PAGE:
Sounds of Siberia. What exactly are the sounds of Siberia, you might ask? In this case, it's something called "throat singing," in which a singer produces more than one pitch at the same time, and the khomus, the national instrument of the Sakha Republic. Nachyn Choreve is an internationally renowned throat singer who began touring as a professional musician when he was just 16. Yuliyana Krivoshapkina is a virtuoso of the khomus, which is similar to a jaw harp, and which she can make sound like everything from birds to reindeer to wind. It's otherworldly and jaw-dropping and not to be missed. 7:30 p.m. Saturday, March 14. Also, they're offering throat singing workshops at 2 and 4 p.m. Sea of Glass Center for the Arts, 330 E. Seventh St. In advance $18 adults, $15 teens 12 to 15 and $4 kids 11 and under. Day-of $23 adults, $20 teens and $4 kids.
Steam Pump Ranch Concert Series. Though it's sometimes tempting to wile away a Saturday in bed, or at least on the couch, sometimes it feels good to get out before noon. This free concert by Canyon Currents is a perfect excuse to get up and at 'em for the weekend—but not TOO early, because it starts at 10:30. Canyon Currents is a new project that plays a mix of standards and original songs, with a focus on instrumentals and vocal harmonies in bluegrass and country styles. Pater McLaughlin is on guitar, Lex Browning is on fiddle and guitar and Brian Davies is on bass. 10:30 a.m. to noon. Saturday, March 14. Steam Pump Ranch, 10901 N. Oracle Road. Free.
Barber Violin Concerto. Paul Huang, recipient of the 2017 Lincoln Center Award for Emerging Artists Award, is an absolute treat to listen to, especially playing a piece like American composer Samuel Barber's violin concerto. This work is expressive and beautiful, and its Wikipedia page tells an entirely fascinating, but not entirely verifiable story about its background, if you have a minute. Also tonight is Barber's Adagio for Strings, which you might recognize from the movie Platoon, and Shostakovich's Symphony No. 12 in D Minor, "The Year 1917," which is all about Vladimir Lenin. Performances by the Tucson Symphony Orchestra never disappoint, do they? 7:30 p.m. Friday, March 12 and 2 p.m. Sunday, March 15. Tucson Music Hall, 260 S. Church Ave. $31 to $87.
A Few of Our Favorite Bs. These performances by the Civic Orchestra of Tucson are a reminder that if you want your kid to be a successful composer, consider changing your last name to something that starts with "B," like Beethoven, Brahms or Bartók. The ever-sassy Brahms composed the Academic Festival Overture, which you'll hear this evening, as a thank you for receiving an honorary doctorate from the University of Breslau. To make it fittingly "academic," he based on a bunch of fratty drinking songs. Bartók's Viola Concerto, a stunning showcase of mastery on the instrument, was one of the last pieces he ever wrote. And Beethoven's Symphony No. 5 in C Minor is one of the best-known compositions in classical music. 3 p.m. on Saturday, March 14, at Oro Valley Church of the Nazarene, 500 W. Calle Concordia. 4:30 p.m. on Sunday, March 15, at Crowder Hall, 1017 N. Olive Road. Free.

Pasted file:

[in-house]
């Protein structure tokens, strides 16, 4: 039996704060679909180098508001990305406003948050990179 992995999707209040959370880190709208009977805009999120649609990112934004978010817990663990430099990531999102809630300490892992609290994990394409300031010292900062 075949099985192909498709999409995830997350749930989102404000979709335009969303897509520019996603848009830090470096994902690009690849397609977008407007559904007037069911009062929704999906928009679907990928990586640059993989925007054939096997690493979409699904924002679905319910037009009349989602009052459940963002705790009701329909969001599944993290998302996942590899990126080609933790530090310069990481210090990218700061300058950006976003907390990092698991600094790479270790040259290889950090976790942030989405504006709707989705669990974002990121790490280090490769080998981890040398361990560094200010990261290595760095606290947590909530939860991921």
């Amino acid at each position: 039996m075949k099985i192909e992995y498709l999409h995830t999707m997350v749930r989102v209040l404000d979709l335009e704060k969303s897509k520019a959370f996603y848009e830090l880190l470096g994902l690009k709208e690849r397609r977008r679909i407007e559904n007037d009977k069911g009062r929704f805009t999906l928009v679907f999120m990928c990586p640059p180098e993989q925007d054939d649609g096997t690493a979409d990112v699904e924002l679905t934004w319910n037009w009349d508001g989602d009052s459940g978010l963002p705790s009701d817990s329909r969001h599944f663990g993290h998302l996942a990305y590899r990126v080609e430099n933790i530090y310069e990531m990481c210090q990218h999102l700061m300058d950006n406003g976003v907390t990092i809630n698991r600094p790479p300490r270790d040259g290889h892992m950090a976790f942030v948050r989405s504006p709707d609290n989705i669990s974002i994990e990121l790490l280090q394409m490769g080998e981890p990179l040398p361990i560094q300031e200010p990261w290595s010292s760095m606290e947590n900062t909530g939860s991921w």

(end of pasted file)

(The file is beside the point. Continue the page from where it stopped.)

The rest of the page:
Learn Something New
Haiku Walk and Class. Maybe you wrote haikus in your middle school English class, and already know that they usually consist of three lines, with five, seven and five syllables (though there's some flexibility). But what have you learned about haikus since? In this two-hour workshop, award-winning haikuists Yukihiro Ibuki and Danny Bland will begin with a haiku reading, then discuss the history, form and characteristics of this type of poetry. Then, you'll spend some time in the Yume Japanese Gardens, reading haikus placed in various locations. Maybe you'll walk away feeling ready to write some poetry of your own! 1 p.m. Friday, March 12. Yume Japanese Gardens 2130 N. Alvernon Way. $25, or $18 for students. Reserve tickets in advance!
Fun in General
12th Annual Open Studio Tour. Have you ever spent a day wandering through the art galleries in the Santa Cruz Valley? How about a whole weekend? Make your way through the area studios to learn about the creative processes of artists in Nogales, Tubac, Amado, Green Valley and Sahuarita. On Friday night, Tubac is hosting gallery night from 4 to 7 p.m., where local galleries will stay open late for a night full of music, refreshments, raffles and a chance to meet the artists. The whole shebang is 10 a.m. to 4 p.m. Friday, March 12, through Sunday, March 15. Various locations. See tubacarts.org for more details.
Tucson Museum of Art Artisan Market. More than 100 unique and local artists selling artwork, crafts, pottery, glass, jewelry, textiles and more will be selling their wares. Local food vendors and live entertainment tie the whole event together. AND admission to the museum galleries is free for the duration of the market, which makes the value even better! 10 a.m. to 5 p.m. Friday, March 12, through Sunday, March 15. Tucson Museum of Art and Historic Block, 140 N. Main Ave. Free.
17th Annual Rails in the Gardens. The Tucson Garden Railway Society is dedicated to demonstrating, building and operating large scale railroads. These setups can be display specific periods in history, emphasize the buildings or people, or complement the plants and garden landscapes they exist among. This is your annual opportunity to take a self-guided tour of the nine garden railroads in the Tucson area. It's a whimsical, wonderful way to spend an afternoon. 10 a.m. to 4 p.m. Saturday, March 14 and Sunday, March 15. Various locations—see tucsongrs.org for map and addresses. Free, but cash donations to support the Community Food Bank are accepted.